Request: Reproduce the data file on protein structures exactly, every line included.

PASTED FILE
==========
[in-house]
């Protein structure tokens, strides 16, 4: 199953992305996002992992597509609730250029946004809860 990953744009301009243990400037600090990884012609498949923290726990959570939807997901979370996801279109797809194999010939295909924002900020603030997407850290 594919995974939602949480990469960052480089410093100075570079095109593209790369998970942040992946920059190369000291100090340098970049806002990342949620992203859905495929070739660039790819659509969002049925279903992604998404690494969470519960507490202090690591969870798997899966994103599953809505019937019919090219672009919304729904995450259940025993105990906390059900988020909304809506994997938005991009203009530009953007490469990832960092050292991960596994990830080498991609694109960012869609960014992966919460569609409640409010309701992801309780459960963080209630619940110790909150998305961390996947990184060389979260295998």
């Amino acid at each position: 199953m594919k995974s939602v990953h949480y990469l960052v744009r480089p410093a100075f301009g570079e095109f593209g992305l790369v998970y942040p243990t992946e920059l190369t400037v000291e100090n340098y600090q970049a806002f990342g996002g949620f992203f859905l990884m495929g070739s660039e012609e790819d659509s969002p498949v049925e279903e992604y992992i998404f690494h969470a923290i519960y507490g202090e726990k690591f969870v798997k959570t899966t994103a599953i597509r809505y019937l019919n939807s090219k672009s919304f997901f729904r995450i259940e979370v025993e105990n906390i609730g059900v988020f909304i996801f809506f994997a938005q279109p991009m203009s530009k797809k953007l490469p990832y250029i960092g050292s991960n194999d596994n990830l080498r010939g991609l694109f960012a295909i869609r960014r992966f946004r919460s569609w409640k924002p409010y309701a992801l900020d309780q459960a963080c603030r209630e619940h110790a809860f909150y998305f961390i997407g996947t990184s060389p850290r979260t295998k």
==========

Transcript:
[in-house]
């Protein structure tokens, strides 16, 4: 199953992305996002992992597509609730250029946004809860 990953744009301009243990400037600090990884012609498949923290726990959570939807997901979370996801279109797809194999010939295909924002900020603030997407850290 594919995974939602949480990469960052480089410093100075570079095109593209790369998970942040992946920059190369000291100090340098970049806002990342949620992203859905495929070739660039790819659509969002049925279903992604998404690494969470519960507490202090690591969870798997899966994103599953809505019937019919090219672009919304729904995450259940025993105990906390059900988020909304809506994997938005991009203009530009953007490469990832960092050292991960596994990830080498991609694109960012869609960014992966919460569609409640409010309701992801309780459960963080209630619940110790909150998305961390996947990184060389979260295998």
């Amino acid at each position: 199953m594919k995974s939602v990953h949480y990469l960052v744009r480089p410093a100075f301009g570079e095109f593209g992305l790369v998970y942040p243990t992946e920059l190369t400037v000291e100090n340098y600090q970049a806002f990342g996002g949620f992203f859905l990884m495929g070739s660039e012609e790819d659509s969002p498949v049925e279903e992604y992992i998404f690494h969470a923290i519960y507490g202090e726990k690591f969870v798997k959570t899966t994103a599953i597509r809505y019937l019919n939807s090219k672009s919304f997901f729904r995450i259940e979370v025993e105990n906390i609730g059900v988020f909304i996801f809506f994997a938005q279109p991009m203009s530009k797809k953007l490469p990832y250029i960092g050292s991960n194999d596994n990830l080498r010939g991609l694109f960012a295909i869609r960014r992966f946004r919460s569609w409640k924002p409010y309701a992801l900020d309780q459960a963080c603030r209630e619940h110790a809860f909150y998305f961390i997407g996947t990184s060389p850290r979260t295998k």